Understanding Filters

Hooks and filters are the two ways to modify and extend Omeka’s capabilities. Filters are a way for data in Omeka to be passed among different plugins that want to add to it or modify it in some way before final processing by Omeka. Typical examples include adding navigation links and changing default behaviors.

Filter Basics

Filters work similarly to hooks, but are focused on modifying data rather than simply executing code or producing output in some particular place. Filter functions always recieve two parameters.

The first parameter is always the value being filtered. The documentation page for a filter will describe this parameter under the heading “Value.” A filter function is expected to take the value passed in that parameter, modify it somehow (though this can include completely replacing it or leaving it unchanged), and return the result. That returned value is what’s passed to any later functions attached to the same filter, and eventually back to the code that applied the filter in the first place. Since filters work this way, there’s aclear distinction from how hooks work in this case: filter functions filter functions must return a value.

The second parameter to a filter function is conventionally called $args. Just like with hooks, $args is an array of arguments, optional useful pieces of extra data passed along with the hook to provide context or access to objects that might likely be needed by the filter function. The arguments passed with a filter are documented under the heading “Arguments.”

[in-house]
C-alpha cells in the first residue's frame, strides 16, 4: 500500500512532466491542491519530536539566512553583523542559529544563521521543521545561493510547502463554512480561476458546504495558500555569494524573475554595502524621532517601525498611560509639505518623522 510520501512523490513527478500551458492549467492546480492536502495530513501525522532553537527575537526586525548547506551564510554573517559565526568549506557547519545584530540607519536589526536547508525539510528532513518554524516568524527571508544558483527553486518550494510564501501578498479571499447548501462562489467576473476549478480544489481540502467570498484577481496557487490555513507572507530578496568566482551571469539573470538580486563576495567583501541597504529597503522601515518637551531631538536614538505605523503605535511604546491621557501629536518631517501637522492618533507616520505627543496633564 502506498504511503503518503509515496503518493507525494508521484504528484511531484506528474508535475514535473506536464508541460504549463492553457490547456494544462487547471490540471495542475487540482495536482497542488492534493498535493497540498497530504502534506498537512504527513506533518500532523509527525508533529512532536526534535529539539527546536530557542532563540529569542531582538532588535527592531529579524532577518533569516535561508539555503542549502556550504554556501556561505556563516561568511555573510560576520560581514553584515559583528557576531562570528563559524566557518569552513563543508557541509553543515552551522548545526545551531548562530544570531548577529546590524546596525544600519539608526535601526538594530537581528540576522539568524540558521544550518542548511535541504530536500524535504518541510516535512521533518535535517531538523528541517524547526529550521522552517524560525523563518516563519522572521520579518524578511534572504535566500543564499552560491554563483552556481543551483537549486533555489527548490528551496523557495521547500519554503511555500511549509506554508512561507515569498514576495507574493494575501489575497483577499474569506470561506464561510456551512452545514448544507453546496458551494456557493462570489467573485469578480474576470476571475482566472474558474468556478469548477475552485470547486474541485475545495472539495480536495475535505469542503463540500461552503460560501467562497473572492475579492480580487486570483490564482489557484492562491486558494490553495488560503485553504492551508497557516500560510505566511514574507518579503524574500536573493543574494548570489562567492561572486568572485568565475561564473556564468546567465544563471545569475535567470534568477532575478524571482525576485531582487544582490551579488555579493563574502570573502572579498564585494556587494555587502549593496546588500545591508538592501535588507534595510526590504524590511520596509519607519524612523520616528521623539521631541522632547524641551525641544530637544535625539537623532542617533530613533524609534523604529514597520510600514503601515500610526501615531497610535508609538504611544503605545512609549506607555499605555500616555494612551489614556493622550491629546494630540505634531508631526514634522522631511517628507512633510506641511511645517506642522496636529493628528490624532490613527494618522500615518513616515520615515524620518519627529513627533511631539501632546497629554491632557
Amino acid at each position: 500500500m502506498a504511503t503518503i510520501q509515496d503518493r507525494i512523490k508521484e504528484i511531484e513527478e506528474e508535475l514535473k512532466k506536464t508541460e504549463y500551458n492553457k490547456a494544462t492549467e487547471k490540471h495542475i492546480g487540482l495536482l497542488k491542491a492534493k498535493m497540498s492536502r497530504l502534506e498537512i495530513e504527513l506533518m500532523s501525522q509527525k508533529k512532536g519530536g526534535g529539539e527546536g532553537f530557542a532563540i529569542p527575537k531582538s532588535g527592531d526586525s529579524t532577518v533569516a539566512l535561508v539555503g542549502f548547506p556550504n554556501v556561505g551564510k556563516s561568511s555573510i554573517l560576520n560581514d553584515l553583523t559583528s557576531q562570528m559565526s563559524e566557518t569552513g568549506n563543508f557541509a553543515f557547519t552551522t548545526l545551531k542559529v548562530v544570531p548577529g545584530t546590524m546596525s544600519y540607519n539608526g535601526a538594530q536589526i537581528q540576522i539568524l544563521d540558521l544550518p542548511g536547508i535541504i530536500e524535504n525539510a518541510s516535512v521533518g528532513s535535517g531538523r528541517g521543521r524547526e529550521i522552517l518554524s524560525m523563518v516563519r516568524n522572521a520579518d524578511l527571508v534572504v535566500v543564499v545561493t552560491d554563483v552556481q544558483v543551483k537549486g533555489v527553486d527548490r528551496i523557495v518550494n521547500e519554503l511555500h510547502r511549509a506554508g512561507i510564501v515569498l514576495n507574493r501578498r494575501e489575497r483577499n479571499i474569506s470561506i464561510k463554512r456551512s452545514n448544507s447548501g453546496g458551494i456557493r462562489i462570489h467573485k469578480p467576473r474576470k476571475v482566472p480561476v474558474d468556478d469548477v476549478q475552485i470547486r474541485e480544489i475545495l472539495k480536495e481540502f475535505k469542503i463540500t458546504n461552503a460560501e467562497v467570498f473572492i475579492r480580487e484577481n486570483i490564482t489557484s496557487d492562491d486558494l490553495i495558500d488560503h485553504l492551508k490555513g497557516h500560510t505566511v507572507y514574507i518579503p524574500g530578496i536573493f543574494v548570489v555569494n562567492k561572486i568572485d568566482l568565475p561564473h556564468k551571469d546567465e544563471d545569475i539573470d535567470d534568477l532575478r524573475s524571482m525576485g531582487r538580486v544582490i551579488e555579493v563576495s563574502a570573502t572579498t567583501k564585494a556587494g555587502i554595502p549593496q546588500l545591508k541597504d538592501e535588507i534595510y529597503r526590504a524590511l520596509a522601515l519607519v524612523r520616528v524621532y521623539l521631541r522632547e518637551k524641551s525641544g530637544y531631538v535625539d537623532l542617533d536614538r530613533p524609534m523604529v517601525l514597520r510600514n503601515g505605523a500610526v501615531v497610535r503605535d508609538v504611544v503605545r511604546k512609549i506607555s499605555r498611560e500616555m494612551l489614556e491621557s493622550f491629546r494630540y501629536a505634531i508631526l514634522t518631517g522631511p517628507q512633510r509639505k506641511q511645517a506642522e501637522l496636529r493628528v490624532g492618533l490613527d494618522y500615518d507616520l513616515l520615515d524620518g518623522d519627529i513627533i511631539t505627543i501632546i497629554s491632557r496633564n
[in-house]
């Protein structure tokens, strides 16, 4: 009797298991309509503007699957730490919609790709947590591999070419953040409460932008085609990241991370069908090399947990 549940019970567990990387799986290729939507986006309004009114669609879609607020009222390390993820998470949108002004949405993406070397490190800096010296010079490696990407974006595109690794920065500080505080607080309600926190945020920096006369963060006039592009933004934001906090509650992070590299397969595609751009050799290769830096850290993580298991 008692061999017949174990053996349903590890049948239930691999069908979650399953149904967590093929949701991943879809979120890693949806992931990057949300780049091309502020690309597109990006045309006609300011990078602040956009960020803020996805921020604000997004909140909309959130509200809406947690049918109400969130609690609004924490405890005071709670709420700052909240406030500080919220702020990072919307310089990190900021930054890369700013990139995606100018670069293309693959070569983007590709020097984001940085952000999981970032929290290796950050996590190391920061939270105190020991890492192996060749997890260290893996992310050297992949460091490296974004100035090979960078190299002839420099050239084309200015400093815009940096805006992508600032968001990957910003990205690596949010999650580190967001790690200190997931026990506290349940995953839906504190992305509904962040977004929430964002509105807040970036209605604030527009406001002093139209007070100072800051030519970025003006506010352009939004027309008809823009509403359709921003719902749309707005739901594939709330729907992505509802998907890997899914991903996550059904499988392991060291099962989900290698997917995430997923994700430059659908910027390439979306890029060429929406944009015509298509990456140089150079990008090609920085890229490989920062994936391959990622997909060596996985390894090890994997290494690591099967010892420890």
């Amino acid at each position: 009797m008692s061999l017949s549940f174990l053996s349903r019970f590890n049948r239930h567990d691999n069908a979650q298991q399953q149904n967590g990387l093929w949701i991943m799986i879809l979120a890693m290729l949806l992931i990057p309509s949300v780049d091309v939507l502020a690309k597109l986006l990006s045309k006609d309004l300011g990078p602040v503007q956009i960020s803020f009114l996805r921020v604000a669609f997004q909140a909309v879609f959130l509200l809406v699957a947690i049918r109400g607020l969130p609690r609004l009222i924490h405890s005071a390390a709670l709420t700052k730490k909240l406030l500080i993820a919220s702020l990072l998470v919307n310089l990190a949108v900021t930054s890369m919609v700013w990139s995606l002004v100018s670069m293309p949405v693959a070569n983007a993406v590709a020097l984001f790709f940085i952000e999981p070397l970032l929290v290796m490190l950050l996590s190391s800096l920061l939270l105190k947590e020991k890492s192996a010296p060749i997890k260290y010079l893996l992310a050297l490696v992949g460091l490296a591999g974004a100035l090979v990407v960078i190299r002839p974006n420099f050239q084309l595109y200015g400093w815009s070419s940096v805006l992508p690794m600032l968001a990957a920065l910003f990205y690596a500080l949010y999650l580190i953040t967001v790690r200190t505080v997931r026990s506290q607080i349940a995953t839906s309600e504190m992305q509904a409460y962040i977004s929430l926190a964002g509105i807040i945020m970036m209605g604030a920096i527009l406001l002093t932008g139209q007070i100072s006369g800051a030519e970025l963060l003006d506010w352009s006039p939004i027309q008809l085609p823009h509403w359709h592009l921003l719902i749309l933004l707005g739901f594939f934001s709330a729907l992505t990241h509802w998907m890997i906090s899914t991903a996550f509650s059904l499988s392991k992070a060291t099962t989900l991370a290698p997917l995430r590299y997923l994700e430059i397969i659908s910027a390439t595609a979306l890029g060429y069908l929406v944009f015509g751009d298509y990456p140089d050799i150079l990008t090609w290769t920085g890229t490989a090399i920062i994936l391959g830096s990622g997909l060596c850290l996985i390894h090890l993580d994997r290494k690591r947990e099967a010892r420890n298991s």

Using Filters in Plugins

There are two basic ways plugins can use filters, and both work fairly similarly to hooks: the plugin defines a function and attaches it to the filter being used.

Using Omeka_Plugin_AbstractPlugin

The usual and current way of using filters is to use the features built into the Omeka AbstractPlugin class. You add the name of the filter you want to use to the $_filters array in the plugin class, and then add a public method to the class with the CamelCased name of the filter and filter prepended. As an example, to use the search_form filter, the code you would add would look like this:

protected $_filters = array(
    'search_form',
);

// ...

public function filterSearchForm($form, $args)
{
    // Modify or replace $form and return the results
}

Using add_filter directly

Though the preferred method is to use the AbstractPlugin when using filters in a plugin, plugins that are built with the old legacy plugin.php-based code or that need to add filters dynamically may need to directly use Omeka’s add_filter function.

add_filter works very similarly to add_plugin_hook: you simply pass it the name of the filter to attach to and the name of a function you’ve defined. Using the same search_form example, the code for adding a filter this way is pretty similar:

add_filter('search_form', 'myplugin_search_form');

function myplugin_search_form($form, $args)
{
    // Modify or replace $form and return the results
}

One added wrinkle is that you can also pass in the third argument a “priority” that determines when your attached function is run relative to other functions attached to the same filter. Priority is an integer, and passing a lower priority means your function will run earlier. For most cases, the default priority setting is fine and you can simply omit the third argument.